Identifying Clusters in Data Sets Using Oracle Data Visualization
Oracle Data Visualization (DV) offers several built-in advanced analytics options that can help an analyst who isn’t a data scientist to explore patterns and trends in data sets. One specific feature that is available is the ability to add identifiable clustering to any visualization to find segments of the data that are highly related.
Clustering is typically considered an “Unsupervised Learning” analysis method. The differences between unsupervised and supervised learning analysis methods include:
Unsupervised Learning: Find the structure or relationships between different input data values without any pre-determined classification, using statistical methods related to distance or hierarchies within the data.
Supervised Learning: Use an existing data to train a model that can be used to classify other similar data sets. The algorithm seeks to develop a function from the inputs to identify the respective targets. If the target is one of a set of categorical values, it is called a “classification problem.” Or, if the target space is a continuous range, it is called a “regression problem.”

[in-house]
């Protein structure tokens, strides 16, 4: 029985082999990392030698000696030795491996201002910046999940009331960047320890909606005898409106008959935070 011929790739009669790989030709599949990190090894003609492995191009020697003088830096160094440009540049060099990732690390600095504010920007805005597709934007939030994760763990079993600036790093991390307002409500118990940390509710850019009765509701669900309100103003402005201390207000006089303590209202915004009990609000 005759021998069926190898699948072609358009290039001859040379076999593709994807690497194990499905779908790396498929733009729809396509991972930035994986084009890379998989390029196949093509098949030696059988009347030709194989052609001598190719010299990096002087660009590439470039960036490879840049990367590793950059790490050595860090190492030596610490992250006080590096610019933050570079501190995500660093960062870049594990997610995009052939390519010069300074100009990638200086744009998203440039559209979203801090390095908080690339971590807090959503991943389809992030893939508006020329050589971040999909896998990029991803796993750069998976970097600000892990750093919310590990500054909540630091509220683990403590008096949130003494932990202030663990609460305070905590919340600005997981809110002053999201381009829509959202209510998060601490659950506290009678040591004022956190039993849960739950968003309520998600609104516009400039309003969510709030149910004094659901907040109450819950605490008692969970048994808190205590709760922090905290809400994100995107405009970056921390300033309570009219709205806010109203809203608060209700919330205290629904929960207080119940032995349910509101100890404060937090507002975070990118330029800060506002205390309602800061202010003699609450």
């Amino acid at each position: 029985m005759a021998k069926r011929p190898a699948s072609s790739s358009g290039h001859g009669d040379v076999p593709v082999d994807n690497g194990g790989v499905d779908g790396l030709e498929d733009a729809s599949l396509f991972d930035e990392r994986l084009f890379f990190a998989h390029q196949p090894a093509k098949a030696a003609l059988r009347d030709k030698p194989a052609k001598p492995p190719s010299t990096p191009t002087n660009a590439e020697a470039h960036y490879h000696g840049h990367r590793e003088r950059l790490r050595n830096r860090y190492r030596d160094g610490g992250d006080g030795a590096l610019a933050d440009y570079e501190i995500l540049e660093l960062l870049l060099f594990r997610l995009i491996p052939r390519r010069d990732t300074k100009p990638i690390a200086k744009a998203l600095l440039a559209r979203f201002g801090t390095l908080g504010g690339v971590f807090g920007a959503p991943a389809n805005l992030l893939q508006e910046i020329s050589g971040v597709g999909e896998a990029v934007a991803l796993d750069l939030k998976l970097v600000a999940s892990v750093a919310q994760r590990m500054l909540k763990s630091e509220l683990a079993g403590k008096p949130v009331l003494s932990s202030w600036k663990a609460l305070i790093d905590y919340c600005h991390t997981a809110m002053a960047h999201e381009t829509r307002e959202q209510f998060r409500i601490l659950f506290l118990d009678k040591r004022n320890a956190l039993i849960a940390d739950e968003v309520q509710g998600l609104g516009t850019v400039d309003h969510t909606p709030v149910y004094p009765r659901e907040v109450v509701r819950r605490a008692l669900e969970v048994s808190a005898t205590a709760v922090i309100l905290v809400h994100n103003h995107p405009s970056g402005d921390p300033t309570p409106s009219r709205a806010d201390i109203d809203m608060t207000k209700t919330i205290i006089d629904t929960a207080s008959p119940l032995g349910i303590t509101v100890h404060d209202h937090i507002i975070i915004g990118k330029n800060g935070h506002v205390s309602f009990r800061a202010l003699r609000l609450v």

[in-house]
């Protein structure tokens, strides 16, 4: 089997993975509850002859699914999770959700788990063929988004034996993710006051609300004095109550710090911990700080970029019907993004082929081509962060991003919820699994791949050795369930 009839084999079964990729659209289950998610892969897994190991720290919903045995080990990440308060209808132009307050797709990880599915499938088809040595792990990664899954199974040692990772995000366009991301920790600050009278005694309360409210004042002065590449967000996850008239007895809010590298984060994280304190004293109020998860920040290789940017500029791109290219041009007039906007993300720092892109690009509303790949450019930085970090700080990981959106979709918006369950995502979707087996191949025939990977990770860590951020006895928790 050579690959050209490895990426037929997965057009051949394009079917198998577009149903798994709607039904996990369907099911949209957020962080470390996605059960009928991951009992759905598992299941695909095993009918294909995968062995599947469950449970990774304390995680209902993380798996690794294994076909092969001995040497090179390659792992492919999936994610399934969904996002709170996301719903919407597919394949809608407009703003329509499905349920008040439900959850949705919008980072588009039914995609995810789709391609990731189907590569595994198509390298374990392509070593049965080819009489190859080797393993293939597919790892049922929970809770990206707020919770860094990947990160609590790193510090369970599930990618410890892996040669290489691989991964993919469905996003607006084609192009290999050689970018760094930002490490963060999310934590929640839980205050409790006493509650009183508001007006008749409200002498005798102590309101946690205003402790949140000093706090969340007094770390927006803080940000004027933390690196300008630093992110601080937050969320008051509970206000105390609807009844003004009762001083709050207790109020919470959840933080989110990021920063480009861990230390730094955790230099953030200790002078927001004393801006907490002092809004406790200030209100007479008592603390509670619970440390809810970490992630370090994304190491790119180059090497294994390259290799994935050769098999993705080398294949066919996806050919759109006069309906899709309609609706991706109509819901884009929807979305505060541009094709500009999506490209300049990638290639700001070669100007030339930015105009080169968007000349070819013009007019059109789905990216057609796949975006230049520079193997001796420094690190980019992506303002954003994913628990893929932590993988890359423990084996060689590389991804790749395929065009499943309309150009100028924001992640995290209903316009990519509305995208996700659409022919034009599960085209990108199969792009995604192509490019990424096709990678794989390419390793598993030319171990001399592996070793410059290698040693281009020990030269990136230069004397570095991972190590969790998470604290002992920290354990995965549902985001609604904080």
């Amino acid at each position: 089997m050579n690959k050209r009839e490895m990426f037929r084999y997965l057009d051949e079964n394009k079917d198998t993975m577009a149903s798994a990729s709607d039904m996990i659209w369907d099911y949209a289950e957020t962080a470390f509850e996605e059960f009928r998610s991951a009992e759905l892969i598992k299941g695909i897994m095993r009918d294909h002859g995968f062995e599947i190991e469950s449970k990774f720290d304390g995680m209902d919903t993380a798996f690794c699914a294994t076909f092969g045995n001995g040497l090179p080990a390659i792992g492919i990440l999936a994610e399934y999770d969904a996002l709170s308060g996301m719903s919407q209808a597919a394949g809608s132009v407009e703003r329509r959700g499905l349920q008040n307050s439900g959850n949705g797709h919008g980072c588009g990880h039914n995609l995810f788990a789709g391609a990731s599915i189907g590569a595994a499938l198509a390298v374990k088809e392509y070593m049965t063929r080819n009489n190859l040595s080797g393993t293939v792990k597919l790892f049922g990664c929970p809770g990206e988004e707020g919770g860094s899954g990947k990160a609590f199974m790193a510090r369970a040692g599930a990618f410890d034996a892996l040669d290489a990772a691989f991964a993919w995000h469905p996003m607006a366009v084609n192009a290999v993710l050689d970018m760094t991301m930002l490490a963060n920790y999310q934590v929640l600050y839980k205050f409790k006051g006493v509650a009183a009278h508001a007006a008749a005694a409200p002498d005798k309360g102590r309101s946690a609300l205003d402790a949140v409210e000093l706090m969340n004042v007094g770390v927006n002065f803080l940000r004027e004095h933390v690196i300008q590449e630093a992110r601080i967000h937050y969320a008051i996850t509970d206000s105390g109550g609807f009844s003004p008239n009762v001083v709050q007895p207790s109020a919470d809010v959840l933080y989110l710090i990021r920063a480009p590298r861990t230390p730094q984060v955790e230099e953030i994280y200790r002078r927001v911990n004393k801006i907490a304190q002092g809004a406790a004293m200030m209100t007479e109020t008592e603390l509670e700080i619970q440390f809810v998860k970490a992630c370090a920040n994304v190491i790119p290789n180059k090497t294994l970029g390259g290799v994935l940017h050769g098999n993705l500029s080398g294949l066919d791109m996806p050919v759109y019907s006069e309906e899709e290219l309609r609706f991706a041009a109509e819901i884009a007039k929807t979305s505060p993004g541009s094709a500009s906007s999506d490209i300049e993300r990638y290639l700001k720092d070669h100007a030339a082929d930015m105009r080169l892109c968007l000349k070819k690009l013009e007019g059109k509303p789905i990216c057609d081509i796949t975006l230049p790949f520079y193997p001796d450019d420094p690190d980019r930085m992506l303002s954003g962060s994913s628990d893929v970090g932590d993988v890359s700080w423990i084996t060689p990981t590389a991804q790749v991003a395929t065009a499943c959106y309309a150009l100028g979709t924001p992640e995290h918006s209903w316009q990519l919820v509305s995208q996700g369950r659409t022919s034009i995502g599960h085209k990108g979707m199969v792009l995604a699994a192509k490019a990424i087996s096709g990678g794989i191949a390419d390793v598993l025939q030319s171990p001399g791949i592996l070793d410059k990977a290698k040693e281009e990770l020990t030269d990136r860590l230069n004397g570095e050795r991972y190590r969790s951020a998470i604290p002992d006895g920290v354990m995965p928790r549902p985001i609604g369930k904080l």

Some use cases for clustering and segmentation include:
Segment by purchase history
Segment by interaction with applications or website
Define common “personas” based on interests for targeted marketing
Group inventory by sales activity
Group inventory by manufacturing key performance indicators (KPIs)
Interpreting sensor measurements
Detect activity types in motion sensors
Group images (facial recognition)
Identify groups via medical instrument monitoring
Oracle DV offers two options for clustering: “K-Means” and “Hierarchical.” The differences between these two options are highlighted below:
The following diagram describes the process used by the K-Means option to group similar data points into clusters:
Here’s an example from Oracle DV canvas where clusters have been added by clicking on the visualization options in the upper right corner and then selecting “Add Clusters.” The default is to use five clusters with the K-Means method, but those options can be changed in the panel on the lower left of the DV interface.
This visualization shows campaign donation by amount and average per person by zip code. The clusters of zip codes could be tied back to voting data to see if there are other patterns related to donations versus the candidate vote totals:
It is a worthwhile exercise to test different options for clustering on-the-fly with Oracle DV to determine the best way to segregate the data set. Clustering then becomes the kickoff point for doing further in-depth analysis to help drive business decisions around targeting customers, delivering tailored marketing campaigns, or any other activity that can be derived from finding similar cohorts within a data set.